It is difficult to review Christianity and the Age of the Earth with objectivity for, whatever the merits of the book, it is itself decidedly weighted in its presentation. In the preface Young states his worthwhile objective: “to examine some of the evidence of nature that relates to the age of the earth’’ (p 10); yet, the reader is not given the opportunity to evaluate that evidence for himself.
Discussion of the scientific data is mostly confined to the middle third of the book, the rest being historical observation and philosophical conjectures. The data are generally accurate and referenced (with the exception of all text-figures), but the presentation is not impartial. To begin with, the tenor of the text clearly disparages both the belief of recent creationists and their persons as well. For instance, creationists are labeled as “the equivalent of Miller’s ‘anti-geologists’’’ (p 14), and those who hold to flood geology are generally “Christians who are not engaged in scientific endeavors” (p. 64) or who “have looked only at those rocks” favoring their a priori beliefs whereas “geologists have looked at all the rocks’’ (p 148).
The presentation of the creationist’s case seems slanted also. Time after time Young cites Whitcomb & Morris’ The Genesis Flood, a book 22 years old, to show the weaknesses of flood geology. For example, in the case of fossil reefs, he reproves Whitcomb & Morris for not explaining how reef-like blocks of limestone could be deposited over fine-grained sediments. Their view is “totally unsupportable’’ and the “only realistic interpretation of the evidence is to say that the reef structures grew in place on an ancient sea floor” (p 85). But, although Young refers to a 1975 article by Nevins claiming that some so-called reefs were not true reefs at all, Young does not address Nevins’ data; he just shows that Whitcomb & Morris’ model for reef emplacement is ill-supported.
Again, his chapter on radiometric dating records only weak creationist arguments for a short chronology, but in another chapter he notes in passing that Gentry has done work with serious implications for radiometric dating (p 151). The nature of that data or why it “is indeed problematic” for standard dating methods is neglected. If only the facts provided by Young are considered his conclusions seem well supported, yet one feels that there is probably more to be said for the flood model than Young has presented.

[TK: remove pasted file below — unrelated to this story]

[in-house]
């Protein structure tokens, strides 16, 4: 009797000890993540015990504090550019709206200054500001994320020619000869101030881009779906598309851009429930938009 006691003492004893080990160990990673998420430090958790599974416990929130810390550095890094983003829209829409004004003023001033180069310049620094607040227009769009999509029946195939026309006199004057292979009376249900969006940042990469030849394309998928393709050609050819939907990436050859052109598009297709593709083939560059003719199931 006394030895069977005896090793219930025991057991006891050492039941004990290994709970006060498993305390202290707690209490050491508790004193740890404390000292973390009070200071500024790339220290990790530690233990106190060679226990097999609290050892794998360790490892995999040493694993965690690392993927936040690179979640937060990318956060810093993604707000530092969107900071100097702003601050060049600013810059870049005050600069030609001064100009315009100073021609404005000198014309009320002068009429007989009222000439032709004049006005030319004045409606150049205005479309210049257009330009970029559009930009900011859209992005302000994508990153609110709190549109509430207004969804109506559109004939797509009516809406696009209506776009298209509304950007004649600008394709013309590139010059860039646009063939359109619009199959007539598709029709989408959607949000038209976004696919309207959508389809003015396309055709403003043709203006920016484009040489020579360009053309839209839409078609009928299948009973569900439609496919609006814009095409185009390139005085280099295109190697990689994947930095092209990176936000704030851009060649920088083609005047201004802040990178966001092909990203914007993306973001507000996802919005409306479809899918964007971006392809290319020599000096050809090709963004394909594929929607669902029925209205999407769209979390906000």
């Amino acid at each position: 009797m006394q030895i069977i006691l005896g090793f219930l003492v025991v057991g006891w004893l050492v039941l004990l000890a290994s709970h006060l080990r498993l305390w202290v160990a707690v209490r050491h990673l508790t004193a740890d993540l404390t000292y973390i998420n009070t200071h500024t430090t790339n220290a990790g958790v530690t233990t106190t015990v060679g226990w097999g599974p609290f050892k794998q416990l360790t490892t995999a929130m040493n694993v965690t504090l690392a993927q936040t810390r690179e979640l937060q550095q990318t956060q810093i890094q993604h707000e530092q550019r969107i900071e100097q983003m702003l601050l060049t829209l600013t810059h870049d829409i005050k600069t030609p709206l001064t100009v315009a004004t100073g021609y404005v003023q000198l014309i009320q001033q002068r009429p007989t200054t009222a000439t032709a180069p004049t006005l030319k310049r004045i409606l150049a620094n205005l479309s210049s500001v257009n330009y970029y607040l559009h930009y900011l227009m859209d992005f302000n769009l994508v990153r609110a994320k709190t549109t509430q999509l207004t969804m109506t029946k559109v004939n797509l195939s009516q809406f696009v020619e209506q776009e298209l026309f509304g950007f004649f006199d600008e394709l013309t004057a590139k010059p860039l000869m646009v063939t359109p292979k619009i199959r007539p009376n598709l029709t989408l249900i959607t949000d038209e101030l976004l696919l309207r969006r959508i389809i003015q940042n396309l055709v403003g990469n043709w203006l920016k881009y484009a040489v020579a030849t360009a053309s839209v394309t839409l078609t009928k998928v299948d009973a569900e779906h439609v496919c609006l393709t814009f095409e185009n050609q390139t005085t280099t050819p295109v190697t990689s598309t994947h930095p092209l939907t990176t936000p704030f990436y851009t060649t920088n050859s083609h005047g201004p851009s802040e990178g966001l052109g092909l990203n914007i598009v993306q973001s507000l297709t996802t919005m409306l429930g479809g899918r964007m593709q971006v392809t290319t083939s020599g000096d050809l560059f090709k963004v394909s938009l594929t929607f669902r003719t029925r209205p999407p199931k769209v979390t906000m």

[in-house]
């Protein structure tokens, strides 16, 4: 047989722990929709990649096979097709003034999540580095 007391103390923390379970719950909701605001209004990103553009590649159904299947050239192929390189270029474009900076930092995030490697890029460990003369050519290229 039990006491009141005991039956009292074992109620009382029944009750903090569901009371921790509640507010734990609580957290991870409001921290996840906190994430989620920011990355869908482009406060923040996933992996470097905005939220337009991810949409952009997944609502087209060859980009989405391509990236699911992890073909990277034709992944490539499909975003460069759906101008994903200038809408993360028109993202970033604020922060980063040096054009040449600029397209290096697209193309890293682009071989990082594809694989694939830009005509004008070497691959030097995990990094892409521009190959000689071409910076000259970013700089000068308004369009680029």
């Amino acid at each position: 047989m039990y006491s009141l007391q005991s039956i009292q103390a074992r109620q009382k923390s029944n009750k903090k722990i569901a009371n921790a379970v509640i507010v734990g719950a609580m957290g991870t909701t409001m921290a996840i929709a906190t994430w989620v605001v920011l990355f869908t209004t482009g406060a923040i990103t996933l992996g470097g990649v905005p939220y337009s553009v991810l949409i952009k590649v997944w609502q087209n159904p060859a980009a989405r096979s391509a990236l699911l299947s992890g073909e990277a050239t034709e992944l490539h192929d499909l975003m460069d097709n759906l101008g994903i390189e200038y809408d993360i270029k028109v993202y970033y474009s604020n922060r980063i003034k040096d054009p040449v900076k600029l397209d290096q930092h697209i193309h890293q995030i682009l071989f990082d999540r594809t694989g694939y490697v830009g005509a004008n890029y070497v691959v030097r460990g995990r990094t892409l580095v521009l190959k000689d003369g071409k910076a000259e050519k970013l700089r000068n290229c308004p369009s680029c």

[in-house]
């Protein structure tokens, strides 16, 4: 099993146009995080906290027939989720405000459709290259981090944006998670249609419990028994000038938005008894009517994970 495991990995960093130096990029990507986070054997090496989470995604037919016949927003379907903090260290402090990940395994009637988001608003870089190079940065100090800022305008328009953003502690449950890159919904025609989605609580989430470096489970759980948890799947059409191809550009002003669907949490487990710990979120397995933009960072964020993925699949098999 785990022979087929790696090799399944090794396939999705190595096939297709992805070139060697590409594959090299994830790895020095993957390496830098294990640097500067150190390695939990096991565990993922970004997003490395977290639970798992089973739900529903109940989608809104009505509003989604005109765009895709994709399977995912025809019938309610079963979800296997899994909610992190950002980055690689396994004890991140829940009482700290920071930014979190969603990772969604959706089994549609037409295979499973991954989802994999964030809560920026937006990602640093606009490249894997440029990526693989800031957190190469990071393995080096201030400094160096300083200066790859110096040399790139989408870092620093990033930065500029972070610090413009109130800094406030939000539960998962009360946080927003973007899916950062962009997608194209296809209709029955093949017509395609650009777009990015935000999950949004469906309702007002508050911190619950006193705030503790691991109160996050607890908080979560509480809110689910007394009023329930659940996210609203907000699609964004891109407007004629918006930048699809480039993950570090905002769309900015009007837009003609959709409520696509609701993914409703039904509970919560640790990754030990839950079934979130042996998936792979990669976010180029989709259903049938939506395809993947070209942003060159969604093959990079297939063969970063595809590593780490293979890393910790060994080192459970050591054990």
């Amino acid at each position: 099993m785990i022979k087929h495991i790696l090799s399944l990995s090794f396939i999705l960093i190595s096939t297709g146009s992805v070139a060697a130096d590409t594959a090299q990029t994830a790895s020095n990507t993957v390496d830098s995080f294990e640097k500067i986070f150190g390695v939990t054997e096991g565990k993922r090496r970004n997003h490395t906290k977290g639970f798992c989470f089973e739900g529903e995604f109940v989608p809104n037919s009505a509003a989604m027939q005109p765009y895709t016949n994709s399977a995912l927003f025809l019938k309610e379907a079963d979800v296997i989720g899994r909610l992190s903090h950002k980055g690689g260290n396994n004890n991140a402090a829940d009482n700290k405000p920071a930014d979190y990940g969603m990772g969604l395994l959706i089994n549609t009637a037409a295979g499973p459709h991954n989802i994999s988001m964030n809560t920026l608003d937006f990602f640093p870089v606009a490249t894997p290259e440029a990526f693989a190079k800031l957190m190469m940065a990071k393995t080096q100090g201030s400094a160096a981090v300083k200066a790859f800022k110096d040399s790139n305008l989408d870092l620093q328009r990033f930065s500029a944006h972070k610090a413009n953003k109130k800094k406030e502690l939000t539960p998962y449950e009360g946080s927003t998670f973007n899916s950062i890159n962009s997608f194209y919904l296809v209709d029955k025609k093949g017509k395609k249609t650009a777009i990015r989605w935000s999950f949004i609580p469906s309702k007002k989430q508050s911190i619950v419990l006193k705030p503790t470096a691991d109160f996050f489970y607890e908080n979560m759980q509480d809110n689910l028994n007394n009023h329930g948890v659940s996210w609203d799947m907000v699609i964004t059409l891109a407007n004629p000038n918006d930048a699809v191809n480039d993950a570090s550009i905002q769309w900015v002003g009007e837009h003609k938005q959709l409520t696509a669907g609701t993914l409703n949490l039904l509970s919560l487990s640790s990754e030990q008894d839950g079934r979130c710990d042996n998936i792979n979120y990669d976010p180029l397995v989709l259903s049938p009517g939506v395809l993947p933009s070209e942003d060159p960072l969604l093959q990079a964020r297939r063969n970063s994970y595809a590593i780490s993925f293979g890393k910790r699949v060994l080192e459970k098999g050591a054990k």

Another difficulty is Young’s occasional use of interpretation in the place of data. For instance, he refers to “varves” rather than laminated couplets (p 90), to the “obvious terrestrial derivation” of some rocks (p 79), and to claims that certain cross-bedded sandstones from the Colorado Plateau could not be flood deposits because these “ancient desert sand stone[s]” (p 91) required a very long and dry period for their deposition. There may be sound reason for these interpretations, but they are not facts. Regarding, for instance, the so-called ancient desert sandstones, there is strong disagreement among uniformitarian geologists (e.g., Marzolf 1969, Freeman 1976) as to their depositional environment, and Young should so inform his readers. Picard (1977), for example, disagrees with some of the alternate depositional environments proposed for the Navajo Sandstone, but, unlike Young, he makes clear that his preference for eolian deposition is an interpretation, not a fact.
If Young may be faulted for providing a polemic rather than the even handed evaluation anticipated, his book may not, on that account, be lightly dismissed. To begin with, Young is somewhat unique among geologists holding an ancient-Earth view in that he also holds a very high view of Scripture. “The Bible is true, it is infallible, it is without error no matter what our theories of geology may be” (p 151). Furthermore, he is a practicing geologist who has published in his discipline and has also addressed, in print, the difficult issue of the relation between geology and the Genesis narrative (Young 1977). Young therefore represents an informed, Christian viewpoint that merits consideration.
The problems presented in Christianity and the Age of the Earth are real problems that have yet to be resolved with great satisfaction. Some are less serious than Young believes, others are indeed problematic, but none may be ignored. His perceptions merit attention and response.
Freeman WE. 1976. Regional stratigraphy and depositional environments of the Glen Canyon Group and Carmel Formation (San Rafael Group). Rocky Mountain Association of Geologists 1976 Symposium, p 247-259.
Marzolf JE. 1969. Regional stratigraphic variations in primary features of the Navajo Sandstone, Utah. Geological Society of America Abstracts with Programs for 1969, part 3, p 40.
Picard MD. 1977. Navajo Sandstone (Jurassic) of Utah and northern Arizona — eolian or marine in origin? American Association of Petroleum Geologists Bulletin 61(8):1386.
Young DA. 1977. Creation and the flood. Grand Rapids, MI: Baker Books.